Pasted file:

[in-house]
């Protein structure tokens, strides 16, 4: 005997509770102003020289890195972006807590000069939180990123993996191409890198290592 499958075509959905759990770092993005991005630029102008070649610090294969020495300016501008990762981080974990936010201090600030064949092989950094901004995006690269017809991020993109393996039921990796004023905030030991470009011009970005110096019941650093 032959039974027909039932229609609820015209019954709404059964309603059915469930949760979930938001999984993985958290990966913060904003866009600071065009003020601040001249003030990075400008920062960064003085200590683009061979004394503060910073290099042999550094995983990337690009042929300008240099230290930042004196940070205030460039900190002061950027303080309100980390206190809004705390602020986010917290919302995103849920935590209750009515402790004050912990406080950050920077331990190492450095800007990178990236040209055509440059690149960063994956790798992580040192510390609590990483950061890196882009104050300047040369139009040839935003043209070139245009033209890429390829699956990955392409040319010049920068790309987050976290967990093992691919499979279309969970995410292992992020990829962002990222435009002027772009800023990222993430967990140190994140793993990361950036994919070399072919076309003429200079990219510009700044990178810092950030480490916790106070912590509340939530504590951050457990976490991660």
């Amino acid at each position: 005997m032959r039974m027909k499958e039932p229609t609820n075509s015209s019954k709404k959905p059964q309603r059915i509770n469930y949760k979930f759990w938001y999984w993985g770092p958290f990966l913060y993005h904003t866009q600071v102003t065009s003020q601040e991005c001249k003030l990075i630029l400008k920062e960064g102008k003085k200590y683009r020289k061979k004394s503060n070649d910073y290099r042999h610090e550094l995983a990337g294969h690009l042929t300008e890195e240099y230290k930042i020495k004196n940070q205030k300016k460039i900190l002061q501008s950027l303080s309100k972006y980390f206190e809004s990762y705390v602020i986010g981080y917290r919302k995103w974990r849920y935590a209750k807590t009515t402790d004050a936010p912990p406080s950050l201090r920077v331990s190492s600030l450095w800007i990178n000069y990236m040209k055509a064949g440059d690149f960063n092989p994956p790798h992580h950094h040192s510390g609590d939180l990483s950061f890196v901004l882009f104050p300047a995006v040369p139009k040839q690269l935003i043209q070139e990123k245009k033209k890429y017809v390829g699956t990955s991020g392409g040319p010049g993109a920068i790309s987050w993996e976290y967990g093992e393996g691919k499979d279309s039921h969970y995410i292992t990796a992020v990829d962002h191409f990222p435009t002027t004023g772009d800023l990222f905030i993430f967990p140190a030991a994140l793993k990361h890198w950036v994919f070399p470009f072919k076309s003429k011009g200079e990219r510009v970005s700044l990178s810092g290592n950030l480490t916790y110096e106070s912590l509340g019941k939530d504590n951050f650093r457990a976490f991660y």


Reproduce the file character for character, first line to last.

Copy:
[in-house]
């Protein structure tokens, strides 16, 4: 005997509770102003020289890195972006807590000069939180990123993996191409890198290592 499958075509959905759990770092993005991005630029102008070649610090294969020495300016501008990762981080974990936010201090600030064949092989950094901004995006690269017809991020993109393996039921990796004023905030030991470009011009970005110096019941650093 032959039974027909039932229609609820015209019954709404059964309603059915469930949760979930938001999984993985958290990966913060904003866009600071065009003020601040001249003030990075400008920062960064003085200590683009061979004394503060910073290099042999550094995983990337690009042929300008240099230290930042004196940070205030460039900190002061950027303080309100980390206190809004705390602020986010917290919302995103849920935590209750009515402790004050912990406080950050920077331990190492450095800007990178990236040209055509440059690149960063994956790798992580040192510390609590990483950061890196882009104050300047040369139009040839935003043209070139245009033209890429390829699956990955392409040319010049920068790309987050976290967990093992691919499979279309969970995410292992992020990829962002990222435009002027772009800023990222993430967990140190994140793993990361950036994919070399072919076309003429200079990219510009700044990178810092950030480490916790106070912590509340939530504590951050457990976490991660």
């Amino acid at each position: 005997m032959r039974m027909k499958e039932p229609t609820n075509s015209s019954k709404k959905p059964q309603r059915i509770n469930y949760k979930f759990w938001y999984w993985g770092p958290f990966l913060y993005h904003t866009q600071v102003t065009s003020q601040e991005c001249k003030l990075i630029l400008k920062e960064g102008k003085k200590y683009r020289k061979k004394s503060n070649d910073y290099r042999h610090e550094l995983a990337g294969h690009l042929t300008e890195e240099y230290k930042i020495k004196n940070q205030k300016k460039i900190l002061q501008s950027l303080s309100k972006y980390f206190e809004s990762y705390v602020i986010g981080y917290r919302k995103w974990r849920y935590a209750k807590t009515t402790d004050a936010p912990p406080s950050l201090r920077v331990s190492s600030l450095w800007i990178n000069y990236m040209k055509a064949g440059d690149f960063n092989p994956p790798h992580h950094h040192s510390g609590d939180l990483s950061f890196v901004l882009f104050p300047a995006v040369p139009k040839q690269l935003i043209q070139e990123k245009k033209k890429y017809v390829g699956t990955s991020g392409g040319p010049g993109a920068i790309s987050w993996e976290y967990g093992e393996g691919k499979d279309s039921h969970y995410i292992t990796a992020v990829d962002h191409f990222p435009t002027t004023g772009d800023l990222f905030i993430f967990p140190a030991a994140l793993k990361h890198w950036v994919f070399p470009f072919k076309s003429k011009g200079e990219r510009v970005s700044l990178s810092g290592n950030l480490t916790y110096e106070s912590l509340g019941k939530d504590n951050f650093r457990a976490f991660y």